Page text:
Mommy, you smell like grandma

The other day Elliot surprised me with a hug while I was sorting laundry. He closed his eyes, gave me a tight squeeze and said lovingly, “Mommy, you smell like Cranky hal-mon-ee (grandma in Korean). A couple of years ago, my mother-in-law surprised them with a crane named Cranky for Christmas from Thomas the train collection. Ever since then, that nickname has stayed although it has no ties to her being a cranky person.

They love her, so I took it as a compliment.

How could he have known that his comment would baffle me? I’m pretty sure most people don’t like to be told they smell like an old person. If my mother-in-law were not a tidy person I would have questioned my hygiene habits. However, she is an obsessive cleaner who sanitizes door knobs and toilet flush handles after visitors leave along with other cleaning quirks.

That comment brought memories of my mom’s sweet odor when she cuddled me when I was younger; she smelled warm, sweet, and play dough-y. I thought it was the lotion she used, but years later she smelled the same. Then, there was the odor of my eccentric grandmother who smelled like soy milk, too much powder on her face (it had to be 2 shades lighter than her skin tone), and dried fish (cooking with anchovies and not fond of brushing teeth). It was a funky combination of odors, but I loved its familiarity.

These days I love the smell of my kids when we cuddle or when we’re hanging out on the couch together. I can’t articulate what it actually smells like, but I’ll borrow Elliot’s words to describe it: “makes hearts come out of my eyes.”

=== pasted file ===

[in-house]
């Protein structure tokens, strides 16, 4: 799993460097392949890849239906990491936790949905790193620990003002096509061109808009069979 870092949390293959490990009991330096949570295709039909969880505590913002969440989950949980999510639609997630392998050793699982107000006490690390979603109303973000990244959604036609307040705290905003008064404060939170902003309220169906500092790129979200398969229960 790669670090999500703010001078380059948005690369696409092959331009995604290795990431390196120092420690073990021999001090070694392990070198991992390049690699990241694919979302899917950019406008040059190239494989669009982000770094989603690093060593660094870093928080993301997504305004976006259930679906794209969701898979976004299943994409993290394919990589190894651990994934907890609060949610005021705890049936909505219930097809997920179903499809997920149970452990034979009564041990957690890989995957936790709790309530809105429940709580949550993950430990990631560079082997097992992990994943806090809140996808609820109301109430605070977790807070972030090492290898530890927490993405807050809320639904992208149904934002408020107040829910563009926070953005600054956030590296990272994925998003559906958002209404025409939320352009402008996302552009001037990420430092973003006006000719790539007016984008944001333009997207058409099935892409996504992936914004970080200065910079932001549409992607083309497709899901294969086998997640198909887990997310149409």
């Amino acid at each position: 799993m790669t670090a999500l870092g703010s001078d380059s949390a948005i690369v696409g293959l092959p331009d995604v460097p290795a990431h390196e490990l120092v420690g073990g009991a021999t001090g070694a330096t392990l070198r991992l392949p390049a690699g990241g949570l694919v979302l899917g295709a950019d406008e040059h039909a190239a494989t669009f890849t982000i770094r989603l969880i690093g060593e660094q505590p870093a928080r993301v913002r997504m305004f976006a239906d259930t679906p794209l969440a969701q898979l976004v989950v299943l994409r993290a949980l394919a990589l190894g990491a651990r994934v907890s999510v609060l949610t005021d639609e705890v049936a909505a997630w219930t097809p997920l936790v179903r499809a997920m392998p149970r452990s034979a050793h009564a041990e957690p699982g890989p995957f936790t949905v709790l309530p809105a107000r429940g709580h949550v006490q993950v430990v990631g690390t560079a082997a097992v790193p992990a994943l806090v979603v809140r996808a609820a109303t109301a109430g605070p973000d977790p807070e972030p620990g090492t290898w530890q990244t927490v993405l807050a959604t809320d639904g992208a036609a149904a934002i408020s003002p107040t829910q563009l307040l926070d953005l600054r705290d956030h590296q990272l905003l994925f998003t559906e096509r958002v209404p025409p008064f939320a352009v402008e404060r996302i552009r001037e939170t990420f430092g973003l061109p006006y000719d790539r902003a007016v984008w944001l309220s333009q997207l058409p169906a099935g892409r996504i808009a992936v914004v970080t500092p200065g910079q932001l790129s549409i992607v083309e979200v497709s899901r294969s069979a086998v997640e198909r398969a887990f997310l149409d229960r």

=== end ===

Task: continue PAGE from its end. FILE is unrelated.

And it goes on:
An article about the science of smell states that a biological explanation exists as to how a sense of smell allows mothers to recognize their own child’s pheromones from someone else’s. This article explains that babies are familiar with their mother’s pheromones soon after birth; they learned the smell while growing in the womb. Also, when a newborn baby learns to breastfeed, they can find mom’s breast by smelling her pheromones. It’s a natural way of bonding between mother and child.

http://www.inforefuge.com/science-of-smell-mother-infant-bonding

It’s no wonder that mothers love babies’ smell! I assumed the intoxicating smell was from the trace of formula, baby’s soft breath, or scent of shampoo; turns out to be an amazing phenomenon and an unmistakable bond between mother and child.

 

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